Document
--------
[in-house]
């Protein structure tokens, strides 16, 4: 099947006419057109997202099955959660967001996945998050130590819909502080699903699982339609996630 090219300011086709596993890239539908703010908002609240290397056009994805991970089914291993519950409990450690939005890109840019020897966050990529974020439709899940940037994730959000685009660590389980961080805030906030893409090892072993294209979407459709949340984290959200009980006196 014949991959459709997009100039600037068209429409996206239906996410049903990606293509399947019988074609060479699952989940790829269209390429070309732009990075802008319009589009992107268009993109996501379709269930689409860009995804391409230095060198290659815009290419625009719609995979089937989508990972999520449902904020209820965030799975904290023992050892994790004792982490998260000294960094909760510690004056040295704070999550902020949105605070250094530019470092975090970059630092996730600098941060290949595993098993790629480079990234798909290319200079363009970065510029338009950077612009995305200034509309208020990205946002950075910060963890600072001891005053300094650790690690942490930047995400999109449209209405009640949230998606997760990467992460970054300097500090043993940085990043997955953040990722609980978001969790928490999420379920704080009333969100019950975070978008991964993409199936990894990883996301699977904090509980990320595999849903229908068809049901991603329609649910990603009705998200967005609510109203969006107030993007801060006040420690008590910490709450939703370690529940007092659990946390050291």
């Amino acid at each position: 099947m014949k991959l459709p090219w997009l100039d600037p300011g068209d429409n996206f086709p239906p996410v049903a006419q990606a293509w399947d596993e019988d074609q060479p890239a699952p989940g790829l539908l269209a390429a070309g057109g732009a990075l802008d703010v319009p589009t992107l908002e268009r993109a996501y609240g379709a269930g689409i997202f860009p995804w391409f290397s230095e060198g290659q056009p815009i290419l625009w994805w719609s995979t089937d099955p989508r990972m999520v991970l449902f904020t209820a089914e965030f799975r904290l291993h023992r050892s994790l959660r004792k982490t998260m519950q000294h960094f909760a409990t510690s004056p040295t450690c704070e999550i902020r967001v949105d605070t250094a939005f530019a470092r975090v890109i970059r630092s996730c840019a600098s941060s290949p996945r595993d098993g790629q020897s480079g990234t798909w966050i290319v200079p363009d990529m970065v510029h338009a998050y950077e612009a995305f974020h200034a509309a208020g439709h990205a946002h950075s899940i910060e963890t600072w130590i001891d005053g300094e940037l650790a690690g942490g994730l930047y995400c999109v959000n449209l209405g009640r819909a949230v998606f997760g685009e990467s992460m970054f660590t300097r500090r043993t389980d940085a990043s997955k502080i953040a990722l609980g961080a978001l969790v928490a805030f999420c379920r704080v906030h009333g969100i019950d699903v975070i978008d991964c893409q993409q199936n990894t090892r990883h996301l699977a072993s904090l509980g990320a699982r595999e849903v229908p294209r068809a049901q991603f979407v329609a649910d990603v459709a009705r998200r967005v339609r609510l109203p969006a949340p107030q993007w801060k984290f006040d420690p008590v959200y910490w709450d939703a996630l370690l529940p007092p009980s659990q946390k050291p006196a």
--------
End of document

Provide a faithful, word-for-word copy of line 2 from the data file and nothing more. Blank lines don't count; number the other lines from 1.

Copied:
């Protein structure tokens, strides 16, 4: 099947006419057109997202099955959660967001996945998050130590819909502080699903699982339609996630 090219300011086709596993890239539908703010908002609240290397056009994805991970089914291993519950409990450690939005890109840019020897966050990529974020439709899940940037994730959000685009660590389980961080805030906030893409090892072993294209979407459709949340984290959200009980006196 014949991959459709997009100039600037068209429409996206239906996410049903990606293509399947019988074609060479699952989940790829269209390429070309732009990075802008319009589009992107268009993109996501379709269930689409860009995804391409230095060198290659815009290419625009719609995979089937989508990972999520449902904020209820965030799975904290023992050892994790004792982490998260000294960094909760510690004056040295704070999550902020949105605070250094530019470092975090970059630092996730600098941060290949595993098993790629480079990234798909290319200079363009970065510029338009950077612009995305200034509309208020990205946002950075910060963890600072001891005053300094650790690690942490930047995400999109449209209405009640949230998606997760990467992460970054300097500090043993940085990043997955953040990722609980978001969790928490999420379920704080009333969100019950975070978008991964993409199936990894990883996301699977904090509980990320595999849903229908068809049901991603329609649910990603009705998200967005609510109203969006107030993007801060006040420690008590910490709450939703370690529940007092659990946390050291």